It love finding random Carnic Con videos I hadn't seen before.

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    Quote Originally Posted by sniperdoc View Post
    While pretty much every LEO I know/worked with, etc are legit "gun guys"
    The LE/govt folks that I deal with are also. I tend to deal with either local LEOs, with FBI, with ATF, and/or other gov't folks supporting military/special forces weapons and armor development.

    Are you at all concerned that by demonstrating 3d printed Links, that it could make some more likely to turn against ARs etc in Civilian hands, because (in their minds) "What if a Bad Guy gets a printer and makes one of those and drops it in his AR and goes on a shooting rampage?"
    Maybe I'm na´ve, but no. This risk is not limited to AR platforms... there are already plans on the Internet for conversion units for Glock pistols, for banned bump-fire stocks, and a host of other things that are illegal for non 07/02 civilians to own. If I was a bad guy, a swift-link wouldn't be my first choice for illegally converting to full-auto fire.
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    Quote Originally Posted by Concorde View Post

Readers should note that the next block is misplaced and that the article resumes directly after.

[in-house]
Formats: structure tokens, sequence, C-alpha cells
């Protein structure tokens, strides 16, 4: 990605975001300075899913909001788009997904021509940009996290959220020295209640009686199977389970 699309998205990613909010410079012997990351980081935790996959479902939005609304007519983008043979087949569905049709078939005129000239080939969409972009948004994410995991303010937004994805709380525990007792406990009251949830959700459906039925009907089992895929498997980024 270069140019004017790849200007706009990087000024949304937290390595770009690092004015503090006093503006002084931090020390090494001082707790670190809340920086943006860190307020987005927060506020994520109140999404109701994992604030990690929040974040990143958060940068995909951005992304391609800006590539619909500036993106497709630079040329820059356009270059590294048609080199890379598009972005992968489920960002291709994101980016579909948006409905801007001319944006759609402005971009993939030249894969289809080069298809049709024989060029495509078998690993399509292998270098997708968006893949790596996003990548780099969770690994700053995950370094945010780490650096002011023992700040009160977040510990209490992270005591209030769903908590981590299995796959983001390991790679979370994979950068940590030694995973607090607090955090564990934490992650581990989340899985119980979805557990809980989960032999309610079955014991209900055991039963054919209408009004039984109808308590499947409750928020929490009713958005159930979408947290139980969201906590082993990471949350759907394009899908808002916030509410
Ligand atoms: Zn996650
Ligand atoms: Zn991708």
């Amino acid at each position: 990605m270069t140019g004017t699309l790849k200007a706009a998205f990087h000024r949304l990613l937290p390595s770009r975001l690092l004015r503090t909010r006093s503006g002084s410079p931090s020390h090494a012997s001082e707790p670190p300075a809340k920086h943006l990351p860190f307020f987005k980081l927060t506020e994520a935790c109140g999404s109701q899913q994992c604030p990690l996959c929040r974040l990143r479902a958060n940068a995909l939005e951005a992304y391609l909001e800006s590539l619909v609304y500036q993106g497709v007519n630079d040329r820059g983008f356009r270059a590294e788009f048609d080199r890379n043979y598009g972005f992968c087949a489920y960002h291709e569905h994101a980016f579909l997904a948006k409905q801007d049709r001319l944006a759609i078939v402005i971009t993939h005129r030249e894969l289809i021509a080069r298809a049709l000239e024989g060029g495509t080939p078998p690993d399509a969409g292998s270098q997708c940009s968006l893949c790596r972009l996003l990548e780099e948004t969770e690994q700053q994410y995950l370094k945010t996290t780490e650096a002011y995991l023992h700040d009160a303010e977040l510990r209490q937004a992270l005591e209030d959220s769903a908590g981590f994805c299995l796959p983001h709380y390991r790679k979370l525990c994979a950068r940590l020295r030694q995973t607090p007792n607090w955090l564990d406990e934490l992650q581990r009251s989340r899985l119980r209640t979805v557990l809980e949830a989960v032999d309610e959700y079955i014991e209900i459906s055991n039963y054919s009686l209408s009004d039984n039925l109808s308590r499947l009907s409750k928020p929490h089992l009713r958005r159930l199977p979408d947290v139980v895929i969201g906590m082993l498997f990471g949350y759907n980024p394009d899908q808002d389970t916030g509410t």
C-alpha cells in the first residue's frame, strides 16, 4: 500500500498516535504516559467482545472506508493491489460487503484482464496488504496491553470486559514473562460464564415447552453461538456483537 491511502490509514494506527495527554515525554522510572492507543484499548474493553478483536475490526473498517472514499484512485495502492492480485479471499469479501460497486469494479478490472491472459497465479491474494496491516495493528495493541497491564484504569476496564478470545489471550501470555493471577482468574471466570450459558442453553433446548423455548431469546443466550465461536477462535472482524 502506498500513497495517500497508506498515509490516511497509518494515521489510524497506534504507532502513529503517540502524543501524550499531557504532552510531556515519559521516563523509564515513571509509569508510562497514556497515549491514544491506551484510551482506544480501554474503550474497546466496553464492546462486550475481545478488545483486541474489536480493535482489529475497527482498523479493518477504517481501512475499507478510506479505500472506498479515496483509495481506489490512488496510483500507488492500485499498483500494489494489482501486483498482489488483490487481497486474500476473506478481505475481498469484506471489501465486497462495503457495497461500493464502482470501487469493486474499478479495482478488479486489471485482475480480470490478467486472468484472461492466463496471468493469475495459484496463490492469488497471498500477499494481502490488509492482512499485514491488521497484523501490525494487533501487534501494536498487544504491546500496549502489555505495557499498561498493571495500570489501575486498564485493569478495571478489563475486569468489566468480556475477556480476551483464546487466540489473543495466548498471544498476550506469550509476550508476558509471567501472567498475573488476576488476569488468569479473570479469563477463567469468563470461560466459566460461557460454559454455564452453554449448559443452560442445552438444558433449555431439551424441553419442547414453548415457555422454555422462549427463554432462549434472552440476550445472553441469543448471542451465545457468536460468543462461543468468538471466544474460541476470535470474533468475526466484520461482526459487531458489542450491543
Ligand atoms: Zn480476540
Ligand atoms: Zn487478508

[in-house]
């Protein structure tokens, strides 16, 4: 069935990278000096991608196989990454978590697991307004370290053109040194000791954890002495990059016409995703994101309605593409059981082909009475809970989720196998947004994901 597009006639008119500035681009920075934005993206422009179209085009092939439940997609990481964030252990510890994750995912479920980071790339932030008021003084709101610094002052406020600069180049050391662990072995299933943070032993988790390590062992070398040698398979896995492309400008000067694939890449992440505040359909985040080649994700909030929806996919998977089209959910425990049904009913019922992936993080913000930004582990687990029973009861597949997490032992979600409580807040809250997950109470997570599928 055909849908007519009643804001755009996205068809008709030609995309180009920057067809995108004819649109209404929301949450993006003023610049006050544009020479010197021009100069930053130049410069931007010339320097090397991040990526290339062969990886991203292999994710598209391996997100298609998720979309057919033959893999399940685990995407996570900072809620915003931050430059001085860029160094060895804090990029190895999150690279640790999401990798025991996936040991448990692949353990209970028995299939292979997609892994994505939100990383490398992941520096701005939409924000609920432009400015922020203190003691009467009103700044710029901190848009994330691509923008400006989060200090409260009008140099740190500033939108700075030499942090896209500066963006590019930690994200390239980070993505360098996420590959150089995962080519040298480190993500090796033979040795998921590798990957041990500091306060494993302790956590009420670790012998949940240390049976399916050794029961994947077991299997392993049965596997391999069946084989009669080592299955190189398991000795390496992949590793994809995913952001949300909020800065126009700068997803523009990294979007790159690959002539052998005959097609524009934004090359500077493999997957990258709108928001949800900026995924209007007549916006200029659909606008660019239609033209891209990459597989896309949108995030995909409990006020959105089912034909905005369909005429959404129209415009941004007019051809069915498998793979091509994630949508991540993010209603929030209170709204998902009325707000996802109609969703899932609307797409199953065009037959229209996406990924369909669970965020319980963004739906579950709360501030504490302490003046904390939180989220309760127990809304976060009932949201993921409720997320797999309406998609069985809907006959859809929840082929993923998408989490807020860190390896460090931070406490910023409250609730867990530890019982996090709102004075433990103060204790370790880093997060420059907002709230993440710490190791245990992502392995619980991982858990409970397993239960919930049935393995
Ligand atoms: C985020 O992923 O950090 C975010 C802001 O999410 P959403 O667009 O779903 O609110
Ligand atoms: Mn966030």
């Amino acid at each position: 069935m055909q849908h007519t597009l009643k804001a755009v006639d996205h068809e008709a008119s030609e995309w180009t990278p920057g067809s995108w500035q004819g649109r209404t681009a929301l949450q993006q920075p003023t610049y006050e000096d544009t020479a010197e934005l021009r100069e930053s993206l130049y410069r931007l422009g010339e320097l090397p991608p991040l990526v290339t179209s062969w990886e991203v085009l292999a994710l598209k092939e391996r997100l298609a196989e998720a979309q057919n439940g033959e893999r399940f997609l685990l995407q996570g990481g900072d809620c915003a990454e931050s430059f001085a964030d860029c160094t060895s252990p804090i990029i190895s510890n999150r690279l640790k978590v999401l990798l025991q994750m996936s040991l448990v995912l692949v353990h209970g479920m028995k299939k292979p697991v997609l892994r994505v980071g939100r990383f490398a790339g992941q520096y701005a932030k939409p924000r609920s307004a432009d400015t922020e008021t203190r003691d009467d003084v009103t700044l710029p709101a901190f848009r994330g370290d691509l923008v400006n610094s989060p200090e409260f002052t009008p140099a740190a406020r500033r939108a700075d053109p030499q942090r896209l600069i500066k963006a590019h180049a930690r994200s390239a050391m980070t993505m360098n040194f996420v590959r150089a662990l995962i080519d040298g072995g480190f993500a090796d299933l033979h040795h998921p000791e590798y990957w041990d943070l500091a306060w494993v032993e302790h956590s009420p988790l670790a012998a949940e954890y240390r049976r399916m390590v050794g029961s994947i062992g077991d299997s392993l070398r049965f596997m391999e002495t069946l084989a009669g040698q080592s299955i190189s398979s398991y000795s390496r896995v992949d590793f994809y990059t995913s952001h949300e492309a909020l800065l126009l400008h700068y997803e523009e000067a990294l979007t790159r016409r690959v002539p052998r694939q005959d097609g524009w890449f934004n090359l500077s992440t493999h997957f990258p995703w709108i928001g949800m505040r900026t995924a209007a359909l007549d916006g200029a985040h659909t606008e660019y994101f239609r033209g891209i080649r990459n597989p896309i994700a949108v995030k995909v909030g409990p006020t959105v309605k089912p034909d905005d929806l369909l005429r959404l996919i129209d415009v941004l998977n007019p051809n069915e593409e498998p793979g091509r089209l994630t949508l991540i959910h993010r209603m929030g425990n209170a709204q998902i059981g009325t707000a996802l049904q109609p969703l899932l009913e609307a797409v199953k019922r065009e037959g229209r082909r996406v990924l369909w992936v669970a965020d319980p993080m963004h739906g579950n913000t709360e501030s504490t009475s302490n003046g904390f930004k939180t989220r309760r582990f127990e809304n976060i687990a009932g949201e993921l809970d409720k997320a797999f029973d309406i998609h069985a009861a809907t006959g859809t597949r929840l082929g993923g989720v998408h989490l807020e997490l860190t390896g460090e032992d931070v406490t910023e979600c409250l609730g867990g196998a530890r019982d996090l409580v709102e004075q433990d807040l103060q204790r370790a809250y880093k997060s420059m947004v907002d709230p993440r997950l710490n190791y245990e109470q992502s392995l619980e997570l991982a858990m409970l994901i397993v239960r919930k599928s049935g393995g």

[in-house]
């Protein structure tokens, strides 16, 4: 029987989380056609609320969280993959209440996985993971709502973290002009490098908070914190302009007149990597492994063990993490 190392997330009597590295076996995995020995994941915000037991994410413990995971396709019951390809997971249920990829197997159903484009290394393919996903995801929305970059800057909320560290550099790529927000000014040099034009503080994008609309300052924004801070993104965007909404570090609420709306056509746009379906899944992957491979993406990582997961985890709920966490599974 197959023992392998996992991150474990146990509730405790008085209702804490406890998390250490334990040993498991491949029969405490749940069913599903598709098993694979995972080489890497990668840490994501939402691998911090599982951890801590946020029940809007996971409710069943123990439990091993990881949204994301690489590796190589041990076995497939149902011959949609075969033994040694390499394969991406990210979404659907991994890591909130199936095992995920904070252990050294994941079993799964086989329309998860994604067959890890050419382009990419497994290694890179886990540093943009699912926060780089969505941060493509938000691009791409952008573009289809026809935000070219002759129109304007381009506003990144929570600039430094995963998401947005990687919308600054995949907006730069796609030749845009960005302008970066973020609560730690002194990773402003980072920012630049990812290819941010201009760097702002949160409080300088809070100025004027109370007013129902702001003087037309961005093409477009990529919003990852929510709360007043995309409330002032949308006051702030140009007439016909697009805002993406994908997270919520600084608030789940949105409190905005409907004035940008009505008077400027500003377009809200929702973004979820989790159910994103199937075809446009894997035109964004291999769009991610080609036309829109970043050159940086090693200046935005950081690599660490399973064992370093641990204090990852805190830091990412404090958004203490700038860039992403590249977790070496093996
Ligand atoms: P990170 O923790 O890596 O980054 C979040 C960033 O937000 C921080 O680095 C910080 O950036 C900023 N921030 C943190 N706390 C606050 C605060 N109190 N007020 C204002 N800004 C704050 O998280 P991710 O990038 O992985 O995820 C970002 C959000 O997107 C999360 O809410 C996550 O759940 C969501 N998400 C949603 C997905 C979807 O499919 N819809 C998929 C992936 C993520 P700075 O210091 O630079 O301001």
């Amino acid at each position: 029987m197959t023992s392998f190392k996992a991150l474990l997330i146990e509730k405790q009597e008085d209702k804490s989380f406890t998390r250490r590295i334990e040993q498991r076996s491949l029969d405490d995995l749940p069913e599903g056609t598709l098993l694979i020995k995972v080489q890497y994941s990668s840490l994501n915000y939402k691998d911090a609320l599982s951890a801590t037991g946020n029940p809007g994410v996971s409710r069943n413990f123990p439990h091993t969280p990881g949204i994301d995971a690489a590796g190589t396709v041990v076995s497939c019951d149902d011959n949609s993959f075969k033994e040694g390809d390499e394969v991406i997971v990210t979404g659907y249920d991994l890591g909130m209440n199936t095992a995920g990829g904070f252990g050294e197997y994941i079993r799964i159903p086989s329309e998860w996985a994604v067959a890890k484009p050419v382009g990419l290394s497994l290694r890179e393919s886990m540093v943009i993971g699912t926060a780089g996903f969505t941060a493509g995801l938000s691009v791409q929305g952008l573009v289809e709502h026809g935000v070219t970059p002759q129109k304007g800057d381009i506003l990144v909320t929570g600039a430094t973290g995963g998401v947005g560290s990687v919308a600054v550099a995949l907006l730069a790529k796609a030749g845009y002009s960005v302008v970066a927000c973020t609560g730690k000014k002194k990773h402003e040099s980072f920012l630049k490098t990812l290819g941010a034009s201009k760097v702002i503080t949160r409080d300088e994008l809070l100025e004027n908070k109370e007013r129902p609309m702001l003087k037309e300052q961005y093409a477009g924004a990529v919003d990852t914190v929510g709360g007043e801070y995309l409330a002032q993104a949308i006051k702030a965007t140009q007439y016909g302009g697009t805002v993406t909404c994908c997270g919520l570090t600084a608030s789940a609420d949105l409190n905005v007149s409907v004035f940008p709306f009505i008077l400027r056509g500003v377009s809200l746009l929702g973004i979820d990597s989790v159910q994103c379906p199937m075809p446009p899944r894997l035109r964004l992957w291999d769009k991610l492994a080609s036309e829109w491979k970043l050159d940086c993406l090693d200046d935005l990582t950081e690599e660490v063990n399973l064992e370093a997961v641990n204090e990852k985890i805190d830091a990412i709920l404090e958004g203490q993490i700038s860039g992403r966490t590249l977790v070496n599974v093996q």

Intuitively I would also think "late" for the reasons you said (material wearing, etc), but as long as the forward moving bolt has the round fully seated in the chamber, I don't see how it would result in a light strike in a "late" scenario, only in an "early" scenario.
    The buffer helps with bolt bounce but does not eliminate it. With the timing of my DIAS using a MGI buffer, if the timing is too late, I will get light primer strikes. If you follow the procedure in the link I gave, proper timing of the hammer is released just before the carrier hits the barrel extension. There is some movement of the carrier back and forth, but the bolt is still locked. That is part of the reason why the path of the locking pin path is different in the carrier of the CMMG rotary delayed blowback system.